Tuesday, January 21, 2014

Turn the Page

Not that I have already obtained it or have already become perfect, but I press on so that I may lay hold of that for which also I was laid hold of by Christ Jesus. Brethren, I do not regard myself as having laid hold of it yet; but one thing I do: forgetting what lies behind and reaching forward to what lies ahead, I press on toward the goal for the prize of the upward call of God in Christ Jesus.  Philippians 3:12-14

As with any new year, we have new opportunities.  One thing I really like about the New Year is that it’s an opportunity to start fresh on things.  We tend to look at a New Year as a time to start to think of things we would like to accomplish.  The New Year is a great time to turn the page on stuff you’d like to get going on and accomplish in the next year.  It’s also a great time to turn the page on some things you should put behind you.  The passage we’re going to look at for the next few days is one of those perfect passages in looking at what we can accomplish as we enter a new year. 

Five lessons we can learn from Paul:
1.    We all have an imperfect past. 
None of us can look at our past and see nothing we aren’t ashamed of.  We all have blemishes and stains that we’d just as soon no one knew about or that we’d just as soon forget.  The apostle Paul was no different.  He had a pretty ugly past in persecuting the church of Christ, and my guess is that he had plenty of time to reflect on the shame of that.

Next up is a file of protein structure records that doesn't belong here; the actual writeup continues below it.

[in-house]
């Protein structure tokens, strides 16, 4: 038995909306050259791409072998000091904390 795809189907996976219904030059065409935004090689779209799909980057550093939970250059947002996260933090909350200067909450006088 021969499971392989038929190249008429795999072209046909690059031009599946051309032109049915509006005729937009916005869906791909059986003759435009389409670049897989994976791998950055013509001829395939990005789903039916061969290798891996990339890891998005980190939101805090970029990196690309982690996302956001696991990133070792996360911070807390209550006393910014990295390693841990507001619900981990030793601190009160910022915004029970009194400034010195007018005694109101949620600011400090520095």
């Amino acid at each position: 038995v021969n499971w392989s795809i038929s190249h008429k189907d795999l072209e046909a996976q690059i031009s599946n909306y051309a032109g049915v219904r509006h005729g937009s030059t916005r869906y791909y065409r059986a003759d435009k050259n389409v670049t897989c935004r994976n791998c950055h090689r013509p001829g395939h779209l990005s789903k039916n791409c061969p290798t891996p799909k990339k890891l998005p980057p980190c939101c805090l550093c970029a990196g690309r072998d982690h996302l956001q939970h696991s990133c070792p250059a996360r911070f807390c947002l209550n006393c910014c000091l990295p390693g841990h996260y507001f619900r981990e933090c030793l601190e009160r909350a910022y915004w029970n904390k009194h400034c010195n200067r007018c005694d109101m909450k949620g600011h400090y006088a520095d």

Paul was a religious guy even before he met Christ.  He was a Pharisee; he was an up and coming religious leader who had the trust of the religious establishment during the early days of the Church.  He could quote Scripture, he attended the synagogue probably every week; he had it going.  All of his religion didn’t keep him from having a past that he didn’t treasure as time went by.

You might have grown up in church, you might have been involved in church, you might have been a church leader of some sort; but just the same, you have an imperfect past.  It’s imperfect because of the presence of sin in your life. It’s imperfect because you have chosen your way over God’s way many times.  And there’s no way to get away from that fact.

2.    We don’t have to be a slave to that past.
Paul could have said, “Look. I put people in prison, and I voted for the death penalty for Christians I arrested. There is no hope for me, and there is no way I could ever be used by Christ.”  But he insisted here that he had something worth moving on for.

He could look back on the fact that Christ redeemed him from his past, and was continually working in him.  He says here that in spite of his past, he was moving on.  How does he say it? “Forgetting what is behind and straining toward what’s ahead.”  He recognized his past, but he refused to be a slave to it.  Even now as a mature believer he knew there was more.

How many people look at their past circumstances and decide that it’s just not worth trying anymore?  Way too many, that’s for sure.  Some might think they’ve got it all together and don’t need to work on strengthening their relationship with Christ.  But if we look to Paul here as our example, we can see that it’s never too late, and our circumstances don’t need to stand in the way of our effectiveness for Christ.

Scripture to Claim:

But grow in the grace and knowledge of our Lord and Savior Jesus Christ. To Him be the glory, both now and to the day of eternity. Amen. 2 Peter 3:18

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